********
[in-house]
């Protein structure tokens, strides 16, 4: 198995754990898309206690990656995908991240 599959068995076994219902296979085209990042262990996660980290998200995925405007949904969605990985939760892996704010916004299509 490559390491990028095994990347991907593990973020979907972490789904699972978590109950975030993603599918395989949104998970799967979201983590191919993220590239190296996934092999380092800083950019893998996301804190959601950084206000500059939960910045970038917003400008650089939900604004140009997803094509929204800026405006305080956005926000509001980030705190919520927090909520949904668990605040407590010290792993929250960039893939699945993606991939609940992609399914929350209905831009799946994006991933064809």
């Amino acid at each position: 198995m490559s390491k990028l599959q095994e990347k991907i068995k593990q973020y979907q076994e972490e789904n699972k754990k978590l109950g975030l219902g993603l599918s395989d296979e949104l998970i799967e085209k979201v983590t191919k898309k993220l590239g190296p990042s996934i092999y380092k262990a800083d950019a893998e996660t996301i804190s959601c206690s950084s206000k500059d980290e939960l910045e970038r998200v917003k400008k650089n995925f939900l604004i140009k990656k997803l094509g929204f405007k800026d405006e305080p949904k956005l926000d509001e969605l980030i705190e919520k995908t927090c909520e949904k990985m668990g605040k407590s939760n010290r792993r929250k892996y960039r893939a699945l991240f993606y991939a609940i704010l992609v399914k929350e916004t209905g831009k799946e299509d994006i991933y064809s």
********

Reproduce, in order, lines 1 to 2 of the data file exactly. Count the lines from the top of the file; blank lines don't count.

[in-house]
């Protein structure tokens, strides 16, 4: 198995754990898309206690990656995908991240 599959068995076994219902296979085209990042262990996660980290998200995925405007949904969605990985939760892996704010916004299509 490559390491990028095994990347991907593990973020979907972490789904699972978590109950975030993603599918395989949104998970799967979201983590191919993220590239190296996934092999380092800083950019893998996301804190959601950084206000500059939960910045970038917003400008650089939900604004140009997803094509929204800026405006305080956005926000509001980030705190919520927090909520949904668990605040407590010290792993929250960039893939699945993606991939609940992609399914929350209905831009799946994006991933064809």